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ATSC, TSDSI Ink Deal Opening Way for 3.0 Adoption in India

TSDSI
(Image credit: TSDSI)

WASHINGTON & NEW DELHI—The Advanced Television Standards Committee and the group responsible for developing telecommunications standards in India announced they have signed an agreement to enable adoption of ATSC standards for reception of broadcast services on mobile devices.

The ATSC and Telecommunications Standards Development Society, India (TSDSI) signed the agreement March 2. It enables TSDSI to adopt ATSC standards. It is seen as the first step toward advancing development of NextGen broadcasting standards for India.

“The agreement with Telecommunications Standards Development Society, India is a significant accomplishment,” said ATSC Board Chairman Lynn Claudy. “This is a great opportunity to integrate ATSC 3.0’s state-of-the-art broadcast capabilities into the global telecom’s ecosystem, especially given the massive size, scope and influence of India’s market and technological expertise.”

With the agreement, TSDSI can begin adapting ATSC standards for specific live-linear broadcast and broadcast traffic offload use cases in India, said TSDSI Chair Mr. N. G. Subramaniam.

“TSDSI developed a technical study report on Broadcast Traffic Offload in early 2020. We have prioritized creation of a standard that will meet the requirements of India market, which has the world’s highest consumption of mobile data per smartphone,” he said.

The agreement is the product of work that began three years ago with a Memorandum of Understanding between the organizations and a jointly organized conference on the convergence of broadcast and broadband in India. 

“This agreement enables mobile operators to consider ATSC 3.0 adopted standards-based broadcast technologies to supplement their LTE/5G telecom deployments,” said Madeleine Noland, president of ATSC. “The impact in terms of the large number of base stations and devices in India could be massive, even at current levels of one billion subscribers and approximately 250 million new devices being added every year.”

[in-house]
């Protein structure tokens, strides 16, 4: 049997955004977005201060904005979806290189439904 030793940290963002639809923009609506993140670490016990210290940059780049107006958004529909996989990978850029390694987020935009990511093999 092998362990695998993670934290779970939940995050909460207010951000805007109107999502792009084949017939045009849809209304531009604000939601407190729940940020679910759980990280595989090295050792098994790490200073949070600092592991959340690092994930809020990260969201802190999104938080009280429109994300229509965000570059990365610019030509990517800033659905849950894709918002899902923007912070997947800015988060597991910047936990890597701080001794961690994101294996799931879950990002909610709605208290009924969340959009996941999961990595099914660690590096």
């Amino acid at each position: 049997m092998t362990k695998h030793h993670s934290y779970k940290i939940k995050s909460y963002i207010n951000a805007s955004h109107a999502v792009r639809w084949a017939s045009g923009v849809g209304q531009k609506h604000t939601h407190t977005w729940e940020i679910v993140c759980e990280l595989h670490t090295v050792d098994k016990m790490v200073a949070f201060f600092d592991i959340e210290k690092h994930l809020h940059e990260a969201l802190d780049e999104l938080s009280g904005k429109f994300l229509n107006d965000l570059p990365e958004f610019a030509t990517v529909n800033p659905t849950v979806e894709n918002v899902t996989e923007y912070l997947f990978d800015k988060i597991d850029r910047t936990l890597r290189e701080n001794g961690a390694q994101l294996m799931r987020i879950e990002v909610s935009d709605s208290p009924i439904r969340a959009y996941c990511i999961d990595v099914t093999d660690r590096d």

The ultimate benefit of the collaboration between the organizations might be tight integration in the core networks and the devices of cellular operators and broadcasters, said Pamela Kumar, director general of TSDSI.

“While there are still many steps to take to reach that goal, this agreement represents a first and necessary step that can open the path to these possibilities and more,” she said.

Sinclair Broadcast Group and ONE Media 3.0—both ATSC and TSDSI members—welcomed news of the agreement.

“We’re delighted that leaders in broadcast and telecom standards are charting a way forward to break traditional walls between these verticals in the interest of creating the most cost-effective broadcast solution for massive cellularized deployment,” said Christopher Ripley, Sinclair president and CEO.

“Our investment in Saankhya Labs for ATSC 3.0 silicon and infrastructure technologies is a clear testament of our confidence in India’s technological expertise and market influence. Through adaptation by TSDSI, ATSC 3.0 also can be part of the 5G ecosystem for non-television data services,” he added.

Many elements of ATSC 3.0 are compatible with international telecom standards and are recognized by the agreement, Sinclair said.

In mid-October 2020, Sinclair revealed the first production model of its Mark ONE smartphone equipped with ATSC 3.0 receiver and antenna. The phone was designed in India.

“We are pleased that the Indian Ministry of Information and Broadcasting has recognized ATSC 3.0 as an ‘emerging standard around 5G broadcasting where you can directly broadcast to mobile phones’ as well as providing a grant for proof-of-concept field trials to validate the business case ,” said Sesh Simha, ONE Media’s vice president of Advanced Technology.

“Designed in India, our Mark ONE engineering validation smartphone with embedded ATSC 3.0 technology is an example of our continued support of ‘Atmanirbhar Bharat’ (self-reliant India) solutions for this activity.”

More information is available on the TSDSI and ATSC websites. 

Phil Kurz is contributing editor to TV Technology